SiddharthOctober 11, 2014
Indian movies conjure up visions of extravagant song and dance routines, broad comedy and incandescent melodrama. Yet as the subcontinent grows wealthier and more cosmopolitan it is crafting a national cinema that transcends the Bollywood stereotypes. Increasingly it is the realist films of Satyajit Ray (1921-92) that seem to point the way forward, even though the director was a prophet scorned in his own land. To his admirers, Ray displayed the same kind of humanism one finds in the work of Jean Renoir or Vittorio De Sica. To his detractors, his films feel unbearably slow.
Earlier this year Ritesh Bhatra showed that an Indian film director can capture a popular audience at home and charm viewers around the world. Bhatra’s debut feature, The Lunchbox, blended Ray’s fastidious realism with a lightness of touch that most film-makers fail to achieve over the course of an entire career.
Now Canadian-Indian director, Richie Mehta, brings us Siddharth, the tale of a poor chain-wallah searching for his missing son. It is a melancholy story with none of the gentle humour of The Lunchbox, but nonetheless compelling. Mehta’s style is dignified and understated in a land where vulgarity and exaggeration are the staple ingredients for box office success. He is supported by fine performances from Rajesh Tailiang in the role of the father, Mahendra; and Tannishtha Chatterjee as his wife, Suman.
If you are wondering what a chain-wallah does it is a career with long hours and few prospects. Every day Mahendra wanders the streets of Delhi, hawking his skills with a megaphone. He is basically a small-time handyman who repairs zippers, clips, chains, and similar items. He is lucky to clear 250 rupees a day, which is less than AUD $5.00. From this paltry income he has to support his wife and two small children, and pay rent in their one-room apartment.
When his brother-in-law, Ranjit (Anurag Arora) tells him that a distant cousin in the Punjab has factory work for the small hands of a boy, Mahendra cannot pass up the opportunity. He puts his 12-year-old son, Siddharth (Irfan Khan), on a bus to Ludhiana.
Weeks later the family are awaiting Siddharth’s return, but he never appears. As the days go by with no word from the boy, they become increasingly concerned. Ranjit puts them in touch with the factory owner, Om Prakash (Amitabh Srivasta) who tells them, in an irritated voice, that Siddharth ran away.
There is no recourse but for Mahendra to go in search of his son. He has to borrow the bus fare from a group of friends and economise however he can. In Ludhiana a boy who shared a room with Mahendra’s son tells how one day Siddharth went out to buy food and never came back. Mahendra finds his worst fears being confirmed, as it appears that Siddharth has been kidnapped.
The rest of the film details Mahendra’s desperate quest to find his child. He has almost no leads apart from the vague idea that missing children often end up in a place called Dongri, which turns out to be a suburb of Mumbai.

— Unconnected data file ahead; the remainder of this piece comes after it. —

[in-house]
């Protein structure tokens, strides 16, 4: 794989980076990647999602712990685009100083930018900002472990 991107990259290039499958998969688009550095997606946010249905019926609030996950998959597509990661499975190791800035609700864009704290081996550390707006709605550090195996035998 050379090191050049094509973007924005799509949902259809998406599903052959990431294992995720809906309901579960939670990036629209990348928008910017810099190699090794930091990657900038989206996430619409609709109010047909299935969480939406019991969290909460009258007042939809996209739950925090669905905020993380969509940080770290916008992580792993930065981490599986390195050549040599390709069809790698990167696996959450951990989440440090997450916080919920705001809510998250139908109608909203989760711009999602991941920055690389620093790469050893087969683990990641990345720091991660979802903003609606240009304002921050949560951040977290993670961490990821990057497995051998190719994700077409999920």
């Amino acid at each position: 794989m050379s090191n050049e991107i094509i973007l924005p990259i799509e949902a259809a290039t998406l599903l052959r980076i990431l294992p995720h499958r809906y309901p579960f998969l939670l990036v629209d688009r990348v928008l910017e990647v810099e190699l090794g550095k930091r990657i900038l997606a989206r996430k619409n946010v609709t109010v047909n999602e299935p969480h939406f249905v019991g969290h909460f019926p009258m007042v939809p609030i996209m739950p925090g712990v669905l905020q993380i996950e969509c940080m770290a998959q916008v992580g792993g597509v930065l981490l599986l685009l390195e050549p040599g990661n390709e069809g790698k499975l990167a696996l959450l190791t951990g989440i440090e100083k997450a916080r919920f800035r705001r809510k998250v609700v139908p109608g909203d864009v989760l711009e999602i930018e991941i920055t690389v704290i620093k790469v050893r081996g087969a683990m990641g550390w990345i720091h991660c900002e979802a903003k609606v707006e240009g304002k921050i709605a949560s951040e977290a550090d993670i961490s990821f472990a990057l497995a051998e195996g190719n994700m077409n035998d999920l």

As the search continues Mahendra encounters a range of responses. Many people are rude to him and unconcerned about the boy. He finds that his brother-in-law knew about the disappearance two weeks ago, but said nothing. Even the police tell Mahendra that he has only himself to blame for sending his son to work rather than school. Yet there is a lot of sympathy as well, sometimes from unexpected quarters.
The inevitable problem is the chain-wallah’s poverty. He cannot afford to carry on a ‘needle-in-a-haystack’ search and still support his family. There are limits to the amount of support he can call on from friends, and even from the police. Mehta has no need to editorialise about the life of the poor in India, it’s sufficient to let viewers to draw their own conclusions.
Mahendra is one insignificant man among millions, his son an unfortunate statistic. A quick search on the web reveals that 50,000 children go missing in India every year – that’s one every eight minutes. It’s horrible for Mahendra to contemplate Siddharth’s fate, although one of his neighbours insists on listing the possibilities. He may have been sold to foreign foster parents; made a slave to the sex trade; or put to work as a beggar, after appropriate mutilations.
It is easy to imagine how Siddharth might have become a dark, gruesome saga. Instead, Mehta dwells on the aching sense of emptiness and frustration that afflicts Mahendra and his family. They do not know what happened to their son, while the world is indifferent to a tragedy that is too commonplace to sustain much attention. Perhaps the title offers a glimmer of hope. Siddharta was the name of the Buddha, who left his family and found Enlightenment.
Directed by Richie Mehta
Written by Richie Mehta & Maureen Dorey
Starring Rajesh Tailing, Tannishtha Chatterjee, Anurag Arora, Khushi Mathur
India/Canada, rated M, 96 mins
Published in the Australian Financial Review, Saturday 11th October, 2014.